Dunkley and OT leaders to discuss Brexit
The Bermuda Government has already spoken with British Government officials regarding the UK’s withdrawal from the European Union.
But Michael Dunkley told the House of Assembly yesterday that the implications of Brexit remained unclear.
Having already written to Britain’s new Prime Minister, Theresa May, to offer congratulations on her appointment, the Premier said he had outlined Bermuda’s significant economic contribution to Britain.
He added that he would be travelling to the Turks and Caicos Islands next week to join other Premiers and Chief Ministers at the Pre-Joint Ministerial Council, where Brexit will be discussed.
“Our discussions will focus on our relationship with the European Union, in view of Brexit,” Mr Dunkley said.
“It is a priority that we assess the future of overseas territories within the EU and our collective priorities within UK negotiations. Among the many topics to be discussed, we will focus on the global tax and transparency agenda attached to our financial services industry, child safeguarding and sustainable economic development.
“I will have an opportunity to lead the discussion on the latter topic. These discussions are prudent and timely, as we prepare to engage with new UK ministers across Whitehall.”
Joining Mr Dunkley will be Cabinet secretary Derrick Binns and the island’s UK representative, Kimberley Durrant, who acts as Bermuda’s Sherpa in the Joint Ministerial Council.
“The Prime Minister has indicated that she will respect the wishes of the UK voters and will proceed to withdraw the UK from the European Union,” the Premier said. “This will not be completed quickly and there remains much to be understood in this regard.
“In consideration of the potential impact of the UK decision on Bermuda, the Government has held discussions with officials within the UK Government and also among key officials within the Bermuda Government.
“I can inform this House that a great deal of uncertainty remains within the UK with regard to the implications of and process for the UK’s withdrawal from the EU.
“Prime Minister Theresa May will have responsibility for activating Article 50 of the European Union Treaties, triggering the steps required for the UK to formally sever its membership in the EU. Until the date of entry into force of the withdrawal agreement, the UK remains a member of the European Council, and as such the relevant EU law continues to apply to and within the UK.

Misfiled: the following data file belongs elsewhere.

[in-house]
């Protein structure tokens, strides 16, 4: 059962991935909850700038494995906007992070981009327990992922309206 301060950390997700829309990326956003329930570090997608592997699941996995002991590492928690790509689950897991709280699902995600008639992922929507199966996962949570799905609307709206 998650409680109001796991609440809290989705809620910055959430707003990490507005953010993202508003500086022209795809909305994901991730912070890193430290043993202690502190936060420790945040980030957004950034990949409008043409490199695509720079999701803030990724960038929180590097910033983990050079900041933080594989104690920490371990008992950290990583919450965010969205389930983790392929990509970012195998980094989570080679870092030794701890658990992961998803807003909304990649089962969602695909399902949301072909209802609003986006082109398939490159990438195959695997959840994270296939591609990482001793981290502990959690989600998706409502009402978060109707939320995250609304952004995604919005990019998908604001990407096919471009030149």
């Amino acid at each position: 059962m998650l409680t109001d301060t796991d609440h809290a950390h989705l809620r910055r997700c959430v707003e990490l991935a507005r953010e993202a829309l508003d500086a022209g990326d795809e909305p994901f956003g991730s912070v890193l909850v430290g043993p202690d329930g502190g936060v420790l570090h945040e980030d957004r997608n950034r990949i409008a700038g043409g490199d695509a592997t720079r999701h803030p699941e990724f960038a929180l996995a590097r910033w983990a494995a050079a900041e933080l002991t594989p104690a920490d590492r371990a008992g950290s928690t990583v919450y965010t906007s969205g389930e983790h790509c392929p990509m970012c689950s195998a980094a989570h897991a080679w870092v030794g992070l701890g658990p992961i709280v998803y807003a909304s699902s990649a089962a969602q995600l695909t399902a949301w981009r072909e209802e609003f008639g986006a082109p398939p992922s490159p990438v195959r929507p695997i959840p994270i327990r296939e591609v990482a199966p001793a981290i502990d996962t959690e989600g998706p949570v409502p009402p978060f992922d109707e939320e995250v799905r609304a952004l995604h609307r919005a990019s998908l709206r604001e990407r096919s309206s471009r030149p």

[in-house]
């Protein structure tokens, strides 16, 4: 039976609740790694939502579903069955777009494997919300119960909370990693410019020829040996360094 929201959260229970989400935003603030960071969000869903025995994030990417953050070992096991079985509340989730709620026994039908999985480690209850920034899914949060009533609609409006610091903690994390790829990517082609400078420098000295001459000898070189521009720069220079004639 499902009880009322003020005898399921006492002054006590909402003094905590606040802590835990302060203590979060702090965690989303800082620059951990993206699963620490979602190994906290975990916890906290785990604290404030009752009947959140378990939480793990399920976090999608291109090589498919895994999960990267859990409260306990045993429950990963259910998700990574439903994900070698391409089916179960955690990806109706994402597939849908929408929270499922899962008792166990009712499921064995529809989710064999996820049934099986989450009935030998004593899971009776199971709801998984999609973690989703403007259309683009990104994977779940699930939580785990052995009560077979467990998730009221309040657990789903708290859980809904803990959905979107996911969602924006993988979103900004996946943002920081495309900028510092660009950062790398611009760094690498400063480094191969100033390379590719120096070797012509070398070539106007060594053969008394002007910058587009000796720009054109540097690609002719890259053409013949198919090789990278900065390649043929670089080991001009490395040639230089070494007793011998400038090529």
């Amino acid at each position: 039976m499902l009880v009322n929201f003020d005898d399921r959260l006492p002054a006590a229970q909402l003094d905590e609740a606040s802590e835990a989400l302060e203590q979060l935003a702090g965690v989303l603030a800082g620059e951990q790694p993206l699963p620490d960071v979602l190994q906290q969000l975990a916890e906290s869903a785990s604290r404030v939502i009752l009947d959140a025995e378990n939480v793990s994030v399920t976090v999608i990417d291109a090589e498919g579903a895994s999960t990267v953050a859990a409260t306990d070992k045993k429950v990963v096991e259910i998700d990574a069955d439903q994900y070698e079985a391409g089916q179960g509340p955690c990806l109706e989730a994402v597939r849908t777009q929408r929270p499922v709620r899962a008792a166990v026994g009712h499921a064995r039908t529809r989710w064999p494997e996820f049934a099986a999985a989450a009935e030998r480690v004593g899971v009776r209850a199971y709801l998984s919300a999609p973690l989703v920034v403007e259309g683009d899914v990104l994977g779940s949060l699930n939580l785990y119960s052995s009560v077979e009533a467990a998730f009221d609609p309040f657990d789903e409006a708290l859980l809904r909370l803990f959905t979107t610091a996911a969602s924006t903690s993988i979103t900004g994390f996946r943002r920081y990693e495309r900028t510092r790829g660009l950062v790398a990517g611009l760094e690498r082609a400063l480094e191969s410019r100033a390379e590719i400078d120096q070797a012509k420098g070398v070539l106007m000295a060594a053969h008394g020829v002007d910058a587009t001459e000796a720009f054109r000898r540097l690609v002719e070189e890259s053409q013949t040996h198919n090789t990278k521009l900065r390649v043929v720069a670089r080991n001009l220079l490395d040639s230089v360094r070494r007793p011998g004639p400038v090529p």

“The European Council met on June 28 and 29 and agreed under the legal basis of Article 50 of the Treaty of the European Union that once notification has been received from the UK, the European Council will adopt guidelines for the negotiations of an agreement with the UK.
“The Council has already determined that ‘any agreement, which will be concluded with the UK as a third country, will have to be based on a balance of rights and obligations. Access to the Single Market requires acceptance of all four freedoms.’ If no agreement is reached within two years of the UK activating Article 50, the UK would leave the EU without any new agreement being in place.
“The Overseas Territories Department within the Foreign Office has actively engaged the Europe Directorate to immediately identify the issues as it relates to overseas territories.
“A new EU unit has been established within the UK Cabinet Office that will oversee the negotiations for the UK to leave the EU and the subsequent relationship of the Foreign and Commonwealth Office to the EU.
“Our team, alongside other overseas territories and the Foreign Office, has already identified priority complex issues to be forwarded to the EU unit within the UK Cabinet Office. The details of the UK’s plans to manage its consultation and negotiation process remain unclear at this stage. However, we are preparing alongside the Foreign Office to ensure that priorities relating to the overseas territories are streamed within the negotiation structure.
“We will, of course, be keenly interested in the impact on any existing treaties in which Bermuda has an interest, particularly those covered by the Overseas Association Decision, and also on the impact of the free access across Europe by most Bermudians under the Schengen Agreement.
“The legal position is clear: the UK remains a member of the EU and the full range of rights and obligations afforded under the treaties still apply.”